Dialogue, the answer
For some time there has hardly been a day without one depressing report or the other assailing Nigerians. Thank goodness, there came some breath of fresh air the other day when a collection of leading figures from across the land gathered to deliberate on the state of the nation.
The gathering, comprising former Head of State, Gen. Abdusalami Abubakar, frontline traditional rulers and former senior public functionaries, was led by former President Olusegun Obasanjo. In attendance were former Chief Justices; high ranking traditional rulers such as the Ooni of Ife, Oba Ogunwusi; the Sultan of Sokoto, Alhaji Sa’ad Abubakar; former Chiefs of Defence Staff; former National Security Advisers; people from the academia; representatives of women; Labour leaders; and Nigerians who had served in international organisations. Professor Wole Soyinka was unavoidably absent. He sent apologies. So did former President Goodluck Jonathan who was on an international assignment to Mali; former Commonwealth General-Secretary, Emeka Anyaoku and the Obi of Onitsha. It was truly a gathering of high-heeled personalities and prime movers.
The objective of the meeting was to deliberate on the problems bedeviling the country. It was also for confidence building. In the words of Obasanjo, “It was to build trust, confidence and relationship.” The meeting also discussed the devolution of power in the governance of the country. Obasanjo described the meeting as a success. Papers were presented and discussions were frank, he said. Details of what the meeting agreed upon were not to be made public yet until the President had been advised of them. President Muhammadu Buhari was notified of the meeting in writing and it was pleasing to him, presumably, because it was seen as helping to tackle the myriad of seemingly intractable problems in the country. Issues of insecurity and the economy were exhaustively discussed, too. Other subjects deliberated upon were welfare and wellbeing as well as unity and progress of Nigeria.
The meeting was overdue and it is elating it came nevertheless. It was followed very closely by another gathering of largely a different set of Nigerian leaders with clout—the meeting in which the Sultan, who is President of the Supreme Council for Islamic Affairs and the President of the Christian Association of Nigeria, CAN, Dr. Supo Ayokunle featured prominently.
It is such interventions that calm nerves and raise hope. Doesn’t the Scripture say to us: “Blessed are the peacemakers…”? The interventions bring the much-needed succor. All kinds of belligerent pronouncements had been spewed into our faces in the last few months bothering on drums of war.
The President was no less disappointingly hawkish. In one of the interviews over which a great many of our compatriots were excited that he agreed at all to feature in the conversations and they were glued to their television, he had said in an answer to how the problem in the South-East would be resolved, he said he would speak to them in the language they understand. “I was encouraged by what I heard, nobody told me,” he had said. The understanding of a great many of our compatriots is that he would clamp down on the zone, reminiscent of the civil war of the 60s.
“The two statements from the South-South. One by elderly people. They said, this time around, there will be no access to the sea. I am sure you will understand what they mean. Again the youths made the same statement. That encourages me. So, that IPOB, it is just like a dot in a circle. If they want to exit, there would be no access to anywhere and the way they are spread all over the country, having businesses, having property.” That pronouncement coming from the father of the nation, including wayward children scattered all over the land, was unpresidential. He ought not to be seen openly taking a position in an ethnic brickbat between IPOB and Coalition of Northern Youth Groups that has expressed not too dissimilar sentiments and is no less as bellicose as IPOB in their utterances. Buhari went on to say: “I think IPOB doesn’t know what they are talking about. In any case, we said we will talk to them in the language they will understand. We will organise the police and the military to pursue them. That is what we can do and we will do it.”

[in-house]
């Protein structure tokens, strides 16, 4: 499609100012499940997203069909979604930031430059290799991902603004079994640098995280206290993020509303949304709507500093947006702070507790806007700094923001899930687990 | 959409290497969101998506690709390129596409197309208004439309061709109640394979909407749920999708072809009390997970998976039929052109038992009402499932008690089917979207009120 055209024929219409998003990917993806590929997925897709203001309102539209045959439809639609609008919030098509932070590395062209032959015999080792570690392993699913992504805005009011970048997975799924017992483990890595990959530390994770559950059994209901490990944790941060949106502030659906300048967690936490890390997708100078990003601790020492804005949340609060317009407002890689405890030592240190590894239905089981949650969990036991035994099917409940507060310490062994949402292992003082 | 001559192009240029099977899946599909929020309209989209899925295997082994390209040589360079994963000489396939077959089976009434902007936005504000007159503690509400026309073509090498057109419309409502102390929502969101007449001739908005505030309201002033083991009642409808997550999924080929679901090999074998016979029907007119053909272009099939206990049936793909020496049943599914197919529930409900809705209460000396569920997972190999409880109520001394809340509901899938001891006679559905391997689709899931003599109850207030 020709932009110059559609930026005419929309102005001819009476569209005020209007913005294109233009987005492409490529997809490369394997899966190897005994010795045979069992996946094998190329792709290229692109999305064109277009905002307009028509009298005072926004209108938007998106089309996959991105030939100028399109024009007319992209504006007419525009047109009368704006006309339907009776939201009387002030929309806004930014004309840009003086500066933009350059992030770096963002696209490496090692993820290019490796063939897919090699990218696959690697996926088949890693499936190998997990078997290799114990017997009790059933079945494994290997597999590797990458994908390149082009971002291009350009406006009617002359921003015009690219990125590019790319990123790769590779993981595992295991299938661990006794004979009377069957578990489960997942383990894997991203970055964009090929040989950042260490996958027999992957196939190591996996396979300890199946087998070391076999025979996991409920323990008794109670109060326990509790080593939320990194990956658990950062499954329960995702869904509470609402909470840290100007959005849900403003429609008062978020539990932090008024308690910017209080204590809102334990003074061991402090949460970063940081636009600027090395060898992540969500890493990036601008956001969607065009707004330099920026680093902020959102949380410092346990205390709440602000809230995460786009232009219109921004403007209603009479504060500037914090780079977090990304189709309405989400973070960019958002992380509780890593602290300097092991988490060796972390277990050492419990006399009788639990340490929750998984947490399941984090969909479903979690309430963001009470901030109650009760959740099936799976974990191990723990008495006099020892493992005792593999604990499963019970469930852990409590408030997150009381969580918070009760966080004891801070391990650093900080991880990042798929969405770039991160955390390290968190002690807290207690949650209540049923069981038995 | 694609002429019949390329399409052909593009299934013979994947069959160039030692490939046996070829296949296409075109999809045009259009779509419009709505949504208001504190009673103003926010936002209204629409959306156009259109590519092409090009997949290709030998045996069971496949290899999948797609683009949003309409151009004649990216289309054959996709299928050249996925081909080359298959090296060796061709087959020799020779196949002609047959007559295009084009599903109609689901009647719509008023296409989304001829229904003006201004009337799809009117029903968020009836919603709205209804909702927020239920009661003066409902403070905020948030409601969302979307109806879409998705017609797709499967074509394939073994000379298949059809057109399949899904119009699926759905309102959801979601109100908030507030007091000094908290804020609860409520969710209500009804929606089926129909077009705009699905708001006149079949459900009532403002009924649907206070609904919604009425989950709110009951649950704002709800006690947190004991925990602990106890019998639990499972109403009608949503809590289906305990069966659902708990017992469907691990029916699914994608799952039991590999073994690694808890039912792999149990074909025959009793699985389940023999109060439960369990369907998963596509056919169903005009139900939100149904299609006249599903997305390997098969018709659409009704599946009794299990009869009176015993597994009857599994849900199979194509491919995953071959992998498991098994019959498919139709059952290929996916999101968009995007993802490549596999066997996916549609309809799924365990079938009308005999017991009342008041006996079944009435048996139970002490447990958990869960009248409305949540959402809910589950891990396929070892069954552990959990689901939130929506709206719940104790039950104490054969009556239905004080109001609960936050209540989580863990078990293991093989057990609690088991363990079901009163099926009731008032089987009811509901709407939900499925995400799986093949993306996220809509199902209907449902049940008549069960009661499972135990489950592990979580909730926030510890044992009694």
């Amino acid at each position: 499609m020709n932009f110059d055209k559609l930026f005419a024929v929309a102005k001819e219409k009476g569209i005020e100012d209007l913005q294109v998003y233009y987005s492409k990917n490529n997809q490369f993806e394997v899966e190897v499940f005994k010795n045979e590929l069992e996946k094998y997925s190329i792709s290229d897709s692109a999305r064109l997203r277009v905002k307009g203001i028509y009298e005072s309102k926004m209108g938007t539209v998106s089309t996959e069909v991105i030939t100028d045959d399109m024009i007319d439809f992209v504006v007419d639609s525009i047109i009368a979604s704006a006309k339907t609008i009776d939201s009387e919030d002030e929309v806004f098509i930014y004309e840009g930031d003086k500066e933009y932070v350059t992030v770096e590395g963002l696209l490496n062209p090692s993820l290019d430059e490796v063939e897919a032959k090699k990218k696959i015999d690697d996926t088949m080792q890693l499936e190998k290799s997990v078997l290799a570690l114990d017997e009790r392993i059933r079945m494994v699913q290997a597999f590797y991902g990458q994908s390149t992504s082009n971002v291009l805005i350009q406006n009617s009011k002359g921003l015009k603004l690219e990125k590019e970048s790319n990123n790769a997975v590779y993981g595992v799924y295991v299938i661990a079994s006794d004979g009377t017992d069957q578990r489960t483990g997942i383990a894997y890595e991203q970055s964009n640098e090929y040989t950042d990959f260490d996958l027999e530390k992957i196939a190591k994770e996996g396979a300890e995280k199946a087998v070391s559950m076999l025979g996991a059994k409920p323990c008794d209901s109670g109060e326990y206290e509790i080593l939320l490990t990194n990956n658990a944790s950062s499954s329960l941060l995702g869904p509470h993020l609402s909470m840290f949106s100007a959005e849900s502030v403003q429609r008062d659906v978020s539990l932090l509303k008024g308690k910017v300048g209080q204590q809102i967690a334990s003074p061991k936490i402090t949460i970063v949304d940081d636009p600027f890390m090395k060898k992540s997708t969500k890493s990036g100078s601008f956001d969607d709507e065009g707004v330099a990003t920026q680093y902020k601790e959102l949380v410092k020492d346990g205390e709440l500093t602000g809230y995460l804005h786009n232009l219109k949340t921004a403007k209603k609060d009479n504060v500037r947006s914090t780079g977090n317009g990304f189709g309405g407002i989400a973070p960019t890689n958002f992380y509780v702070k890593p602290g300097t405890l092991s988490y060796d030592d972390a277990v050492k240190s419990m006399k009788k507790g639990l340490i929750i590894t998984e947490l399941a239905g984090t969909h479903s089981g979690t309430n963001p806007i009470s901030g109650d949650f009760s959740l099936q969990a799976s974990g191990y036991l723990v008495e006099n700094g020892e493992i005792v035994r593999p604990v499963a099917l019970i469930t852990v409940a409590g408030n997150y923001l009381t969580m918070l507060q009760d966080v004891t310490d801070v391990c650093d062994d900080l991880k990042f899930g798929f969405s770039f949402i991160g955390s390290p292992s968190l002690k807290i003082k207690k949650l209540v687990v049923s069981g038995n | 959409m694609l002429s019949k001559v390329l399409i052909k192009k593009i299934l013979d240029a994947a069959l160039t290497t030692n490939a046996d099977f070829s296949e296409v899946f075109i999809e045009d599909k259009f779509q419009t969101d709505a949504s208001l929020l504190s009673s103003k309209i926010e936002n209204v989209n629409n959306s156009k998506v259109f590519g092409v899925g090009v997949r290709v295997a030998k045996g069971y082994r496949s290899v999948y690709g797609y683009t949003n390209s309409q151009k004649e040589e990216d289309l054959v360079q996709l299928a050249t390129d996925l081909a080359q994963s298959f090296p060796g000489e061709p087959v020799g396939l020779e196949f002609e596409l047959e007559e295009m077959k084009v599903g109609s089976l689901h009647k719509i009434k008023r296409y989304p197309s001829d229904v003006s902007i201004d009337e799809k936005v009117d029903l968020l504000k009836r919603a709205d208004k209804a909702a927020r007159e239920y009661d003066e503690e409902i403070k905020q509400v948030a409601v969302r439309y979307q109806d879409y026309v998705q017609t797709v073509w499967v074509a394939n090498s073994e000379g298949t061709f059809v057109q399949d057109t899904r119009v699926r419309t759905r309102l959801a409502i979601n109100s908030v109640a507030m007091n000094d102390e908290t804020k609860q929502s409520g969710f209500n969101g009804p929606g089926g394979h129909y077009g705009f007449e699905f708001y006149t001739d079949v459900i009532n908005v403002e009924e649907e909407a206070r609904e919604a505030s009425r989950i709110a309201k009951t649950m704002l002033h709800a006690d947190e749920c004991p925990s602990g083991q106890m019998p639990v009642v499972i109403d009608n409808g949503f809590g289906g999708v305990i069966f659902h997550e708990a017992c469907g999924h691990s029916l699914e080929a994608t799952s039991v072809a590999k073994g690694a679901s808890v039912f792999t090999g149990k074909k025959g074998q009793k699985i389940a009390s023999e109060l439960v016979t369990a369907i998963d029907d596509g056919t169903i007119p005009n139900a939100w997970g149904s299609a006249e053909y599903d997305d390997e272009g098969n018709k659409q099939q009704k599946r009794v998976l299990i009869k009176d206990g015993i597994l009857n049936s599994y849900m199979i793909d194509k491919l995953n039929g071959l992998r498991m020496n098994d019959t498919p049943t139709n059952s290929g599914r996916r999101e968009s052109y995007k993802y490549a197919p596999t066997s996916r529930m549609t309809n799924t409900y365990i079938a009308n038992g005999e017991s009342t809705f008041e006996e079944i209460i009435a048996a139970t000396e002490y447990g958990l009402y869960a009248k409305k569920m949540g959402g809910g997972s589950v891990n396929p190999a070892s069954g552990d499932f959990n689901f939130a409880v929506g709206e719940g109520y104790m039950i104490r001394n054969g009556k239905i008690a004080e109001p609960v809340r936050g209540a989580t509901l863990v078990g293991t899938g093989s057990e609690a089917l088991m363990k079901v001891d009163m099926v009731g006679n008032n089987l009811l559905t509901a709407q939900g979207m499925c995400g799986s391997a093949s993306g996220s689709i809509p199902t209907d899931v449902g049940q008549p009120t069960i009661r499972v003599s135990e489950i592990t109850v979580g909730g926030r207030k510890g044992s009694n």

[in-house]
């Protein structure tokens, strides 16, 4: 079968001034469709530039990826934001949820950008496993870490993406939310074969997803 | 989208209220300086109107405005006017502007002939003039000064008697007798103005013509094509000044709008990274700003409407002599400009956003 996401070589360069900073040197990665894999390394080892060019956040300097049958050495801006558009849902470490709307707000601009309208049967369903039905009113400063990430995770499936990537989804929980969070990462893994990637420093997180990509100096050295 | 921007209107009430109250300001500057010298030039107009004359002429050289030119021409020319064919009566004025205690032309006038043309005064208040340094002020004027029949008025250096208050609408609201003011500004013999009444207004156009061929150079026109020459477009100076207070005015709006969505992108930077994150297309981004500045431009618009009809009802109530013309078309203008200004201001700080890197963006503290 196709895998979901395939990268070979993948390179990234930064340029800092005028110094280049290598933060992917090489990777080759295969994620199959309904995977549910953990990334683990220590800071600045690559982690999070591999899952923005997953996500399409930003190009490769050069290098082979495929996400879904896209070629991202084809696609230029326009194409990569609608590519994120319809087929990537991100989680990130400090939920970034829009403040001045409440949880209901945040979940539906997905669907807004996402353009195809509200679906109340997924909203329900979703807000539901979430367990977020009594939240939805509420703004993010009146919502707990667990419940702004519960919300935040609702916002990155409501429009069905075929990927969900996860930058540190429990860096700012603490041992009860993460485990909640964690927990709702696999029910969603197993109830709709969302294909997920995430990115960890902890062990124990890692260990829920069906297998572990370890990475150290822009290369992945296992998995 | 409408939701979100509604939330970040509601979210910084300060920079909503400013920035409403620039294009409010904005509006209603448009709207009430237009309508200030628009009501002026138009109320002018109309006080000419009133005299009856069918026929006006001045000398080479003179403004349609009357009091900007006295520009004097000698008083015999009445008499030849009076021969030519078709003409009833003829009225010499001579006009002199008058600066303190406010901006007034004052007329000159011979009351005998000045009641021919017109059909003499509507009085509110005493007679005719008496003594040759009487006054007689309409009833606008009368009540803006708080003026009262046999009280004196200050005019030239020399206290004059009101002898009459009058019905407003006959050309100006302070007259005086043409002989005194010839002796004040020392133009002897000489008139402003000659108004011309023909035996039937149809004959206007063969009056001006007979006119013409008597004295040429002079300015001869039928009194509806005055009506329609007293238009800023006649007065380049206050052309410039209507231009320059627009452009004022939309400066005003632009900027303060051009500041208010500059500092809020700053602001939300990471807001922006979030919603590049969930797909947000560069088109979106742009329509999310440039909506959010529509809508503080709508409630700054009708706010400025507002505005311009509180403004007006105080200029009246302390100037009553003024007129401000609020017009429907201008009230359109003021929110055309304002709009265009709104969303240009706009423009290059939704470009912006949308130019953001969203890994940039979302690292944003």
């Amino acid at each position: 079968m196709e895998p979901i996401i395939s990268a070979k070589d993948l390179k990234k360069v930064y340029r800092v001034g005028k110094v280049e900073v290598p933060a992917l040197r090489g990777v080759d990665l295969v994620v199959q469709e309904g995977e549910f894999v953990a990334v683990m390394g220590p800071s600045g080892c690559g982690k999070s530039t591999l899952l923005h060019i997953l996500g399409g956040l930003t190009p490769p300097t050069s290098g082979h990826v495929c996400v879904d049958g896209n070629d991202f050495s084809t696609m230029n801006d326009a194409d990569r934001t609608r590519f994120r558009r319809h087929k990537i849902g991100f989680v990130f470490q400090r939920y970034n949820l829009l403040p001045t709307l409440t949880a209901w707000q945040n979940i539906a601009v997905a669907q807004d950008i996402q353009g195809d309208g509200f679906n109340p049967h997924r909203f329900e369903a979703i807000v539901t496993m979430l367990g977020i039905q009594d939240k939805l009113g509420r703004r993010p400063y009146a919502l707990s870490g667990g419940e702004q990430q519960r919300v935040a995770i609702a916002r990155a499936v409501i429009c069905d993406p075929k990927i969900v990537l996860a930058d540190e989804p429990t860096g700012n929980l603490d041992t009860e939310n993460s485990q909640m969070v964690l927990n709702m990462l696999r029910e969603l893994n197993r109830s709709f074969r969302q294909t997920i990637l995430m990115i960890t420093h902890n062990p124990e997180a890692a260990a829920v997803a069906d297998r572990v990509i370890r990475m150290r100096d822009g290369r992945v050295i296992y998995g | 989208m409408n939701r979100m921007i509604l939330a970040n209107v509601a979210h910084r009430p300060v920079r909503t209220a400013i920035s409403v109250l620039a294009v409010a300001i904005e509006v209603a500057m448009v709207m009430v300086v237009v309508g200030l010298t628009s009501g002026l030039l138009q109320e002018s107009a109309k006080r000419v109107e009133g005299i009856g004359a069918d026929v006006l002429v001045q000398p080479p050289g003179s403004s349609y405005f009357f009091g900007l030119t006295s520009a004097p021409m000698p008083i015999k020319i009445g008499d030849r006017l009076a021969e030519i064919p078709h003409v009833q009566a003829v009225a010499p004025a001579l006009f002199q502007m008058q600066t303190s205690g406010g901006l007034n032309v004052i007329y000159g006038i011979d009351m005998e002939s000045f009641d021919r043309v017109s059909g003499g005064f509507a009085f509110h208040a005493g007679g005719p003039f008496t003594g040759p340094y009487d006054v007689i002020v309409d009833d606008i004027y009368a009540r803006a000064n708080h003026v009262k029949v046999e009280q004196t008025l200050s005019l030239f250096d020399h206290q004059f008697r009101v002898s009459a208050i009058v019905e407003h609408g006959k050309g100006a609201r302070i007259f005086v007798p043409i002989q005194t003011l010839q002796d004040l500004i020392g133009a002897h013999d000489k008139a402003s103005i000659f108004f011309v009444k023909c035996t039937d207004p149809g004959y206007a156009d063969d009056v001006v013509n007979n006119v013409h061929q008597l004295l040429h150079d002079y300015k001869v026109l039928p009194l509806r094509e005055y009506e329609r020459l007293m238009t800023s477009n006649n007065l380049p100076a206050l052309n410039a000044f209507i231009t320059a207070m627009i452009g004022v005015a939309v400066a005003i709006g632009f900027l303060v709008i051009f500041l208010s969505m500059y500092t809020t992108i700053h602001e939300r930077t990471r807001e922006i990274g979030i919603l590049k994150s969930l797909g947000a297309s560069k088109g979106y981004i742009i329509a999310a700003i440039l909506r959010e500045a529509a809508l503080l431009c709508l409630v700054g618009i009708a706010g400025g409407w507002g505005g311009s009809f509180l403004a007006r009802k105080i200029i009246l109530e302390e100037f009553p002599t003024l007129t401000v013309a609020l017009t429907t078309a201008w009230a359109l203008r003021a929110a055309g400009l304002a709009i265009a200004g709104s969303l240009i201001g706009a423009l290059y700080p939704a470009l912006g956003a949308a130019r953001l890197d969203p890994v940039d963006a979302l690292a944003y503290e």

Of course, no reasonable person would accept the killings and destruction of all and every face and symbol of authority that has occurred in the South-East blamed on unknown gunmen. There is a shortage of police personnel everywhere already; the police stations destroyed and vehicles burnt will have to be rebuilt and vehicles replaced with taxpayers’ money. The people of the South East are taxpayers. Strictly speaking, therefore, the properties belong to the people. We need the police and we need police stations. We need the prisons. One Administration goes, another replaces it. The police stations, being people’s properties, remain.
The President has recalled his experiences of horrors of war twice now. It is these experiences that ought to moderate his attitude and guide him to elect a conciliatory approach rather than choose force to speak to the IPOB guys “in the language they will understand.” As President, Buhari should not be tired of dialogue, education and more dialogue. Wrinkling one’s face and shrugging of shoulders is not a sign of weakness no matter the issue and temptation. It is emblematic of love and strength to show restraint and exhibit grace. The entire Creation issued out of Love and it is its foundation. Even when North Korea strongman, the accustomed bellicose Kim Jong Un said menacingly that he was prepared to take on the United States, Mr. Biden was calm. Kim Jong had ordered his government to prepare for both dialogue and confrontation with the United States under President Joe Biden for the sake of the country’s security and guarantee a “peaceful environment”, Mr. Biden stretched a hand of friendship to him. The United States National Security Adviser, Jake Sullivan, merely said U.S. would wait for direct communication from North Korea. Biden, according to Reuters, had communicated his desire for principled negotiations with North Korea on the challenge of that country’s nuclear programme which ought to be seen as a negation of Trump’s position not to give President Kim Jong Un any international recognition. Ours is an internal crisis. There should be no war.